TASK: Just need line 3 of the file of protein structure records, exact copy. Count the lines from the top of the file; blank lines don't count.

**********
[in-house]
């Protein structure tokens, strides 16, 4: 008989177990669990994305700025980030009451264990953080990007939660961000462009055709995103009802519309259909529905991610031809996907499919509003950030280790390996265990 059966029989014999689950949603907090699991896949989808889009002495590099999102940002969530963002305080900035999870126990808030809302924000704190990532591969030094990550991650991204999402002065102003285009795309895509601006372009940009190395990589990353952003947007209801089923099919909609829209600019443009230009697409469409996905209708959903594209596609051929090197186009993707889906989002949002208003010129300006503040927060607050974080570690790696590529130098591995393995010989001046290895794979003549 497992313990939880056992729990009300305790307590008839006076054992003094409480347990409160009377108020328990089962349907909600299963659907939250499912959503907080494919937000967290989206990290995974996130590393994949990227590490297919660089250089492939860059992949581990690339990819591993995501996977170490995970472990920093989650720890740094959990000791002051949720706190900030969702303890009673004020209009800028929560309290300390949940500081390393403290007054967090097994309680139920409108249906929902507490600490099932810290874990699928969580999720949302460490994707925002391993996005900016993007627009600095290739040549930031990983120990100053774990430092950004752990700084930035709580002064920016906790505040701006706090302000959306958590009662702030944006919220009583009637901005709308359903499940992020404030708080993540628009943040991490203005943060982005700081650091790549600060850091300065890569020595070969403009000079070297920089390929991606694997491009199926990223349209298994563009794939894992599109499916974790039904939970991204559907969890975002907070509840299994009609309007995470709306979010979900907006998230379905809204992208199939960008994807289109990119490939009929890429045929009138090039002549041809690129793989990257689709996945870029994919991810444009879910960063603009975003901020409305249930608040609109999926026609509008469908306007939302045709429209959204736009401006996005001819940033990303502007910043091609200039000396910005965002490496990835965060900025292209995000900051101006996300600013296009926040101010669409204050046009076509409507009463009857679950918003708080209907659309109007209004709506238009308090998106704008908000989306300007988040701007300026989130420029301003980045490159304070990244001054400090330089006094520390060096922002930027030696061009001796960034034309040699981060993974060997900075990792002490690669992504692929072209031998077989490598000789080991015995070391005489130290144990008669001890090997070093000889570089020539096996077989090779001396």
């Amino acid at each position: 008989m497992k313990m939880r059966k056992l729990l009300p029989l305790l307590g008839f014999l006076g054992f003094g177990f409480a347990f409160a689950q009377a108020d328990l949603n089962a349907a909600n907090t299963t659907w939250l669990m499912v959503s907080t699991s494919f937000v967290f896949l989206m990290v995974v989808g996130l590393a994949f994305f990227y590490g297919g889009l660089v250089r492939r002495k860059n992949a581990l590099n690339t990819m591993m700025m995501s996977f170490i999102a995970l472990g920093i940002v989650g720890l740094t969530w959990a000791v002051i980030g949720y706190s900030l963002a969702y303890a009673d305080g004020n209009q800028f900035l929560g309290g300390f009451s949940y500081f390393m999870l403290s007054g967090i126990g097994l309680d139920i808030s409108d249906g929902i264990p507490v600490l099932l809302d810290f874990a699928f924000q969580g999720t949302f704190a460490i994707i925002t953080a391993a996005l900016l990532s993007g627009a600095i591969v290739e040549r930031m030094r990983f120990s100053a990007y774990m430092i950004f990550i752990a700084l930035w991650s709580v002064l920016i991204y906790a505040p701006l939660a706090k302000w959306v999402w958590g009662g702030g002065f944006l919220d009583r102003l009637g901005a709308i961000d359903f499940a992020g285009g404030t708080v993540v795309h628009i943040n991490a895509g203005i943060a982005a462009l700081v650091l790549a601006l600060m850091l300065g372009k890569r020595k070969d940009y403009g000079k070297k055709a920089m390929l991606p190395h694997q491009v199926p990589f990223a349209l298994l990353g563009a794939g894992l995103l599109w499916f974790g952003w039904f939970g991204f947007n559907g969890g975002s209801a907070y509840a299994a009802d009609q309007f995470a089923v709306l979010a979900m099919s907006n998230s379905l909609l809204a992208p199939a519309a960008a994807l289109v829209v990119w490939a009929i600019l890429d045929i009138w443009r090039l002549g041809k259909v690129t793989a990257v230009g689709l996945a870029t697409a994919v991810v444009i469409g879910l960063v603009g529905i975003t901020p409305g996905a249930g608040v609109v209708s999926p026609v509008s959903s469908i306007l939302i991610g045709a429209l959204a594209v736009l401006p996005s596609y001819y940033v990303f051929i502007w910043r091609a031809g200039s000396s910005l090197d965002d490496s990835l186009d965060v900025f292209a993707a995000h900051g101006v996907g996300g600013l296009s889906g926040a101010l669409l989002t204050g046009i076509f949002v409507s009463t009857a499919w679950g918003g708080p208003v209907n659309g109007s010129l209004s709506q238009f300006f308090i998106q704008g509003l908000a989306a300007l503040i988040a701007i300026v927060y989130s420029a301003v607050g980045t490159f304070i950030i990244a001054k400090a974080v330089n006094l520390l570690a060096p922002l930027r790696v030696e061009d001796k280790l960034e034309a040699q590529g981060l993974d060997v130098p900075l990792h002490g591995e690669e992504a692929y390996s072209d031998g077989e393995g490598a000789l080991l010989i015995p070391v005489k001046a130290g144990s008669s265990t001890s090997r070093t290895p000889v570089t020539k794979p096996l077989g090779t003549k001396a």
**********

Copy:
């Amino acid at each position: 008989m497992k313990m939880r059966k056992l729990l009300p029989l305790l307590g008839f014999l006076g054992f003094g177990f409480a347990f409160a689950q009377a108020d328990l949603n089962a349907a909600n907090t299963t659907w939250l669990m499912v959503s907080t699991s494919f937000v967290f896949l989206m990290v995974v989808g996130l590393a994949f994305f990227y590490g297919g889009l660089v250089r492939r002495k860059n992949a581990l590099n690339t990819m591993m700025m995501s996977f170490i999102a995970l472990g920093i940002v989650g720890l740094t969530w959990a000791v002051i980030g949720y706190s900030l963002a969702y303890a009673d305080g004020n209009q800028f900035l929560g309290g300390f009451s949940y500081f390393m999870l403290s007054g967090i126990g097994l309680d139920i808030s409108d249906g929902i264990p507490v600490l099932l809302d810290f874990a699928f924000q969580g999720t949302f704190a460490i994707i925002t953080a391993a996005l900016l990532s993007g627009a600095i591969v290739e040549r930031m030094r990983f120990s100053a990007y774990m430092i950004f990550i752990a700084l930035w991650s709580v002064l920016i991204y906790a505040p701006l939660a706090k302000w959306v999402w958590g009662g702030g002065f944006l919220d009583r102003l009637g901005a709308i961000d359903f499940a992020g285009g404030t708080v993540v795309h628009i943040n991490a895509g203005i943060a982005a462009l700081v650091l790549a601006l600060m850091l300065g372009k890569r020595k070969d940009y403009g000079k070297k055709a920089m390929l991606p190395h694997q491009v199926p990589f990223a349209l298994l990353g563009a794939g894992l995103l599109w499916f974790g952003w039904f939970g991204f947007n559907g969890g975002s209801a907070y509840a299994a009802d009609q309007f995470a089923v709306l979010a979900m099919s907006n998230s379905l909609l809204a992208p199939a519309a960008a994807l289109v829209v990119w490939a009929i600019l890429d045929i009138w443009r090039l002549g041809k259909v690129t793989a990257v230009g689709l996945a870029t697409a994919v991810v444009i469409g879910l960063v603009g529905i975003t901020p409305g996905a249930g608040v609109v209708s999926p026609v509008s959903s469908i306007l939302i991610g045709a429209l959204a594209v736009l401006p996005s596609y001819y940033v990303f051929i502007w910043r091609a031809g200039s000396s910005l090197d965002d490496s990835l186009d965060v900025f292209a993707a995000h900051g101006v996907g996300g600013l296009s889906g926040a101010l669409l989002t204050g046009i076509f949002v409507s009463t009857a499919w679950g918003g708080p208003v209907n659309g109007s010129l209004s709506q238009f300006f308090i998106q704008g509003l908000a989306a300007l503040i988040a701007i300026v927060y989130s420029a301003v607050g980045t490159f304070i950030i990244a001054k400090a974080v330089n006094l520390l570690a060096p922002l930027r790696v030696e061009d001796k280790l960034e034309a040699q590529g981060l993974d060997v130098p900075l990792h002490g591995e690669e992504a692929y390996s072209d031998g077989e393995g490598a000789l080991l010989i015995p070391v005489k001046a130290g144990s008669s265990t001890s090997r070093t290895p000889v570089t020539k794979p096996l077989g090779t003549k001396a």